Moxsie: On a Journey of Discovery
Palo Alto, Calif.–based e-tail Web site Moxsie (www.moxsie.com) is tapping into consumers’ sense of discovery by showcasing independent, up-and-coming designers.
Moxsie launched its e-commerce platform in December 2008. “We knew there was this potent category of indie fashion fueled by independent boutiques,” said Chief Executive Officer Jon Fahrner. “The shift that happened with the economy forced many boutique shoppers to cut back on travel and do a lot of their product hunting online.”
Dealing with fresh, new designers is a welcome change for Fahrner, who spent a number of years working with larger brands as a senior buyer at Zappos.com. “We feel that lots of people value discovery,” Fahrner said. “It’s about these designers who really deserve to be seen.”
The commonality of the brands on Moxsie is found in the stories they each have to tell. Moxsie’s layout allows for each designer’s bio and story behind their line to sit next to their products when shopping. One example of a story that Fahrner shared involved a Laguna Beach, Calif.–based designer, Anton Brandt, who traveled to Shanghai, China, and discovered the footwear worn by local workers. Brandt developed the shoe into The People’s Shoe, a vulcanized sneaker line, using the local footwear as a prototype.
“We want to be underground but be approachable,” Fahrner said. “It’s not about excluding people; it’s about finding unique things. Sometimes it’s all about the runway, but no one wears runway fashion, and the whole point about fashion is to wear it. We’re not consciously limiting our price points.”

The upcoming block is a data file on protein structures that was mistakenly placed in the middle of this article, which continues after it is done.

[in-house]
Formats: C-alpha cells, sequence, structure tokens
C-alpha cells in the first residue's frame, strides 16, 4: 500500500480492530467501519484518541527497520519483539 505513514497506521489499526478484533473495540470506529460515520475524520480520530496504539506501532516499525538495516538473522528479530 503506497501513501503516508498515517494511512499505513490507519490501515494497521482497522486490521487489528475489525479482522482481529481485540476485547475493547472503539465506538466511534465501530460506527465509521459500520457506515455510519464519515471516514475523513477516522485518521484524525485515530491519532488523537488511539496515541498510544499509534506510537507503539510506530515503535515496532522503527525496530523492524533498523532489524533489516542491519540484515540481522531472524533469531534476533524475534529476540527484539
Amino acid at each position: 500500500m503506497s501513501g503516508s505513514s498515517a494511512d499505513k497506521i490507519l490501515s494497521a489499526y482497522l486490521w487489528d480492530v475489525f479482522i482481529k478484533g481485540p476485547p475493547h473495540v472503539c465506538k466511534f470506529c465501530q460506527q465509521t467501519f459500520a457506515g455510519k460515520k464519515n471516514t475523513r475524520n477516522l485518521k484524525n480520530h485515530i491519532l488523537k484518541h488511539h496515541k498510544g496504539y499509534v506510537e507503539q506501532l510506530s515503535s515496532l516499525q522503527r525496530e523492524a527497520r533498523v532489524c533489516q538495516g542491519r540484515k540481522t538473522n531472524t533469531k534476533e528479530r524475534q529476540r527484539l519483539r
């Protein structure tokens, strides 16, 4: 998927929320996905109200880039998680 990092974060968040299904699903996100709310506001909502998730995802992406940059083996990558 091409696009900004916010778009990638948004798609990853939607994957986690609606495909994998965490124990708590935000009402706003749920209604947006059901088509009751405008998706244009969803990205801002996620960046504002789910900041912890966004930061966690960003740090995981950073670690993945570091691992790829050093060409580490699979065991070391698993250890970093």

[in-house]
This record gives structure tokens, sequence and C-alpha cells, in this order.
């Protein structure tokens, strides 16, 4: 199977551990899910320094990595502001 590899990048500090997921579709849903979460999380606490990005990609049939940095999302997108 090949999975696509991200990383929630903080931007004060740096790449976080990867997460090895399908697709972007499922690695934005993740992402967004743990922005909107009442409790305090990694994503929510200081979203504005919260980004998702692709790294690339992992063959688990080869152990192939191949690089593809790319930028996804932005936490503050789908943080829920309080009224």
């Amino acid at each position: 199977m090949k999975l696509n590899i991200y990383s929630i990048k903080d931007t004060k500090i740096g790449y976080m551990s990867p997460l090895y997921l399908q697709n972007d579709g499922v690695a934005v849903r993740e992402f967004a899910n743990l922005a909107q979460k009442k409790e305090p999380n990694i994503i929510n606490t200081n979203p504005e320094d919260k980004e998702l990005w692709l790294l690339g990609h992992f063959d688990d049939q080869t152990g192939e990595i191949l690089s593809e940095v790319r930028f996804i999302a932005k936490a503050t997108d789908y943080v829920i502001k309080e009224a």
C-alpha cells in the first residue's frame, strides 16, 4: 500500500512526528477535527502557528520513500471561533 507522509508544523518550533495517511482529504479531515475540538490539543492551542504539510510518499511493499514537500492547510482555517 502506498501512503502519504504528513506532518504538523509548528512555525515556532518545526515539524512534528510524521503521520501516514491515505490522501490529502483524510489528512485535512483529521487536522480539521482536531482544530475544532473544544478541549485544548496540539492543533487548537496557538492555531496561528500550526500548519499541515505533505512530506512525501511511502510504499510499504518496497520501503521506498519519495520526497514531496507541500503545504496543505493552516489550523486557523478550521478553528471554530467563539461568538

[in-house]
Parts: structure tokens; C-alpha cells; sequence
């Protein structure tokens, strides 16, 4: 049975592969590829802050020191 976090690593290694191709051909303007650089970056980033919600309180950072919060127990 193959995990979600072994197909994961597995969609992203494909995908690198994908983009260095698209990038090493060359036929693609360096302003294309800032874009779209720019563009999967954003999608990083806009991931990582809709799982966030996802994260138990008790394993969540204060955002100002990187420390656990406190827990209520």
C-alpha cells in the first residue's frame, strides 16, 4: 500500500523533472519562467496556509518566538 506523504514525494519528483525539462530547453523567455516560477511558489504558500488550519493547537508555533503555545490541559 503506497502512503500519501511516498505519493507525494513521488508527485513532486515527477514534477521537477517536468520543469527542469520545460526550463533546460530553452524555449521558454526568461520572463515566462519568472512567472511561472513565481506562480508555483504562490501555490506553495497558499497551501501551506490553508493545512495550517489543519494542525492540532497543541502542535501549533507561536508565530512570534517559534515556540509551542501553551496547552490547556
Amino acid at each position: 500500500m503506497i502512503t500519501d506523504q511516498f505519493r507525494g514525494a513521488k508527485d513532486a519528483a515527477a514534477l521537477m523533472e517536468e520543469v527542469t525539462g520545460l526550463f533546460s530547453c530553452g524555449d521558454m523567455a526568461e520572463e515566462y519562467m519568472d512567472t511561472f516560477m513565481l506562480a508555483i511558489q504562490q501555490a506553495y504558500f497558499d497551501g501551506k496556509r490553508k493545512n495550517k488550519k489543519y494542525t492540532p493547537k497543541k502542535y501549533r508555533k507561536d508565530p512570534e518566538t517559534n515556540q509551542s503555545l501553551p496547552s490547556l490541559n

Moxsie further pledges to give back by not only supporting fledgling designers but also donating a portion of sales to charity, according to Fahrner. Moxsie customers can choose to donate a portion of their purchase to one of eight causes. “We felt we would be true to the spirit of indie designers and customers if we also supported causes,” Fahrner said.
Standouts currently selling on Moxsie include a line of cutting-edge dresses, tops and leggings adorned with studs and hardware by Orange County, Calif.–based Dustie Doll; luxe T-shirt and knitwear line Tt Collection, based in Los Angeles; and hoodies featuring cute, whimsical prints by San Francisco–based Loyal Army.
According to Fahrner, 60 percent of Moxsie’s traffic comes, in part, from fashion blogs. Traffic has grown to more than 10 times what it was in January 2009, and Fahrner projects that by December 2009, traffic will reach several hundred thousand visitors per month.—Connie Cho